3rd Generation Family Business
Most people cringe at the term 'family business'. They say "how could you possibly do business with your family members and get along at the end of the day?". Not only did I get to work side by side with my father my whole life but now I get to work with my kids everyday as well. It is truly a surreal experience I would not trade for the world.
My son, Brad Factor, started working for the business full time in 2009 and has really transformed a lot of our technology and business practices. He oversees the whole operation. My daughter, Amanda Factor, came into the business full time in 2012 and brought her expertise in marketing, social media, and sales to build the brand and ensure continued growth.
Statistics with family business are quite alarming. Less than 13% of family businesses are passed to the third generation. We are happy that we have surpassed that 13% and hope to have our business reach a 4th generation and beyond.
Here are the key characteristics that we feel can improve the success rates of future generations of any family business:
8. Value family traditions. Brad, Bill, and Amanda Factor go for lunch together almost every single day. If you are at Manny's Deli around1pm, you can usually find us there talking business, politics, or the Blackhawks.
9. Preserve the family reputation. You have to be extremely conscious of how you carry yourself socially as your actions inside and outside of work reflect not only on yourself, but also on your family and brand’s reputation.
10. Trust. You can't successfully run a family business without trust. We have a family business with only 3 family members but everyone has different thoughts and ideas and you have to know that you can trust these people and that every person involved genuinely wants the best for the business.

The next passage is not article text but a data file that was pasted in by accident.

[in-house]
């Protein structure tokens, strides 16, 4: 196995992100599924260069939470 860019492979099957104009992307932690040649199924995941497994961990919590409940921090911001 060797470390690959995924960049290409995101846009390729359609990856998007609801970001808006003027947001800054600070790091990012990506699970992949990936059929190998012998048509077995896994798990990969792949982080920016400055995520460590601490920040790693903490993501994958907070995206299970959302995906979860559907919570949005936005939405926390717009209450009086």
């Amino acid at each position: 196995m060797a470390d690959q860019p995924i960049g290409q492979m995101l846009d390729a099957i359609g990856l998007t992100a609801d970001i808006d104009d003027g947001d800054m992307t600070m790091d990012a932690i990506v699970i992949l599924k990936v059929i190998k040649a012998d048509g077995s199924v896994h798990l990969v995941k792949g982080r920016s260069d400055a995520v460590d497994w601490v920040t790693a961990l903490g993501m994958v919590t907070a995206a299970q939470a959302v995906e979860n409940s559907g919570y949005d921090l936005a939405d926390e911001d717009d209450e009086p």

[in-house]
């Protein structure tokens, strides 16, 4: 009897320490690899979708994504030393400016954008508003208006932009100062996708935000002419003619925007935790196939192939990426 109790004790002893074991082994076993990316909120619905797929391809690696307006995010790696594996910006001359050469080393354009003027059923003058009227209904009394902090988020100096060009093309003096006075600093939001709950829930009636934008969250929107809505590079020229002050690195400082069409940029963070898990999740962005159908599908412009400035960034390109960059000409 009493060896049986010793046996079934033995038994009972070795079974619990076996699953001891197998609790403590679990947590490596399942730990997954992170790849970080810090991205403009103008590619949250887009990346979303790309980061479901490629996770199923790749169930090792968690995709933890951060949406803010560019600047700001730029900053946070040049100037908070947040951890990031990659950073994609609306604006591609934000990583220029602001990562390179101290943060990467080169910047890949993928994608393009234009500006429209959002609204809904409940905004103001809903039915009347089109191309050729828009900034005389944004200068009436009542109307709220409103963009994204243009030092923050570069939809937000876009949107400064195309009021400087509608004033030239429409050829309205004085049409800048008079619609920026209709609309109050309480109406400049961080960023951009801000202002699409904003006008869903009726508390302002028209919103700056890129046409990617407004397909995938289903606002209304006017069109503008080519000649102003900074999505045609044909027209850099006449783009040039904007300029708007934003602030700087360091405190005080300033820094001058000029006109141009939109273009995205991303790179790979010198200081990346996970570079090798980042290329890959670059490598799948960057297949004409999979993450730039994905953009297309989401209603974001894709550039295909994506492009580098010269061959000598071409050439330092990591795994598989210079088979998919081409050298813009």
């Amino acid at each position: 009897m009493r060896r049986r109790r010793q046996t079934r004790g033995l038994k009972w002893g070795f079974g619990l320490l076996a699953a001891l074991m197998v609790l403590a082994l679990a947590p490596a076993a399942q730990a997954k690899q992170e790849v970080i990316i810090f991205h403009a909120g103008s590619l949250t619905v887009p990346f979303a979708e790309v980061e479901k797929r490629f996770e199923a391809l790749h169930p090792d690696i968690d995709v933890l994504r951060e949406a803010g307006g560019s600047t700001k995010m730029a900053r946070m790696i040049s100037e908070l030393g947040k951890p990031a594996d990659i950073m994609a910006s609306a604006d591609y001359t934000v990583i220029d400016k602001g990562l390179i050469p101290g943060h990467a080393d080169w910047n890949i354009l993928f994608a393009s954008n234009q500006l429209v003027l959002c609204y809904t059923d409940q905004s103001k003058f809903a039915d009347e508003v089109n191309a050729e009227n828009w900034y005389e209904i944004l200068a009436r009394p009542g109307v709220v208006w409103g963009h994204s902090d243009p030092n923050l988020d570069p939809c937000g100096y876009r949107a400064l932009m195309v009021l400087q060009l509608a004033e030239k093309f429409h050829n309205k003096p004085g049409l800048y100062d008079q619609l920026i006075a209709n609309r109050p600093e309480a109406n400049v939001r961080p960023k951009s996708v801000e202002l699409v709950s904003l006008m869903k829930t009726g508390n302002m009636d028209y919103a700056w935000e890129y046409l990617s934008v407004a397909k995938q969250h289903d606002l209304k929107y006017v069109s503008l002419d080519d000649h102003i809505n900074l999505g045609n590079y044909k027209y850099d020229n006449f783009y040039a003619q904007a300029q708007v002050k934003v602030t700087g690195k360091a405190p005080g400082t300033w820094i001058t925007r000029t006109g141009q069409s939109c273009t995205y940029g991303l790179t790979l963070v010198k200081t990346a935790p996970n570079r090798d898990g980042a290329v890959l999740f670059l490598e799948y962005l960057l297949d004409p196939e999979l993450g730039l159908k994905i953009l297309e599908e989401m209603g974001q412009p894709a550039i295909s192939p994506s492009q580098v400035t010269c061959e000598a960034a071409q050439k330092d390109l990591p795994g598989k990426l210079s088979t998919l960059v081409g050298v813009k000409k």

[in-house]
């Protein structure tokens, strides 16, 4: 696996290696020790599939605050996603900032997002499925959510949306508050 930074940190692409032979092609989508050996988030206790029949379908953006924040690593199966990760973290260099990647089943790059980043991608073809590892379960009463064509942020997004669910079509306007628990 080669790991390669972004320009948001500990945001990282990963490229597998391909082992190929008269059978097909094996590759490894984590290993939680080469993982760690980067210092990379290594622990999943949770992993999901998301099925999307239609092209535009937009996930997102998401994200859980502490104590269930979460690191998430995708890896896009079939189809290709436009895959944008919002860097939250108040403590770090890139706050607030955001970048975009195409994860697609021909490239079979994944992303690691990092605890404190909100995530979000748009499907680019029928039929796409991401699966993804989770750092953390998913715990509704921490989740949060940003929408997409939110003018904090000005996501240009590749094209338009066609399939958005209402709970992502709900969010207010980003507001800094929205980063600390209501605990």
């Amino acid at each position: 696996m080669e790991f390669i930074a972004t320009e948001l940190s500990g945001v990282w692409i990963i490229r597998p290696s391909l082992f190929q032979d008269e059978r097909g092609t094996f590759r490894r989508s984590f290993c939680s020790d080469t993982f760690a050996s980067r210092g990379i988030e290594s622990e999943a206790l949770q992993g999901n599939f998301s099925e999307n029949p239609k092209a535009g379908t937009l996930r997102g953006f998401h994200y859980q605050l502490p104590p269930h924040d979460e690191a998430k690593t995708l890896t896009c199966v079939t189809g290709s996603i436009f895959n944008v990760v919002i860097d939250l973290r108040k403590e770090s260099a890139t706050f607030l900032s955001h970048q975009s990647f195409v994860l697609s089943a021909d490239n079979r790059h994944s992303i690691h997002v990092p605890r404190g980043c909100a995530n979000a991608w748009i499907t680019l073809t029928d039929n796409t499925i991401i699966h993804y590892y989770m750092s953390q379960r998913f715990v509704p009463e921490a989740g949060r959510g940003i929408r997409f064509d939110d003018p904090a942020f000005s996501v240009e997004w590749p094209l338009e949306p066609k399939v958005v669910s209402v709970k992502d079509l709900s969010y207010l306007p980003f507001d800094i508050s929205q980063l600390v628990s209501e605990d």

Promotional products are a unique way to build your brand because they create such a strong connection with people. Think of how many times you’ve heard of a customer referring to a favorite pen or favorite coffee mug. This type of connection strengthens your brand!
And the benefit of a strong brand leads to increased sales. Research shows that 21% of recipients made a purchase after receiving a promotional product. As you can see from these charts, promotional products are a powerful tool in your marketing mix.
Changing over to a Hosted VoIP solution will save your business money. This solution consists of three main components. These components are the Service Provider, the Wide Area Network (WAN) or connectivity better known as the bandwidth provider, and the network in your office known as the Local Area Network (LAN).
Each one of these components plays a critical role in creating a proper VoIP Solution. Any one of these components if not properly optimized will cause your solution to fail. Most often the blame goes to the Service Provider. However, the issue most often lies with the Bandwidth provider (the WAN) or the office network (the LAN).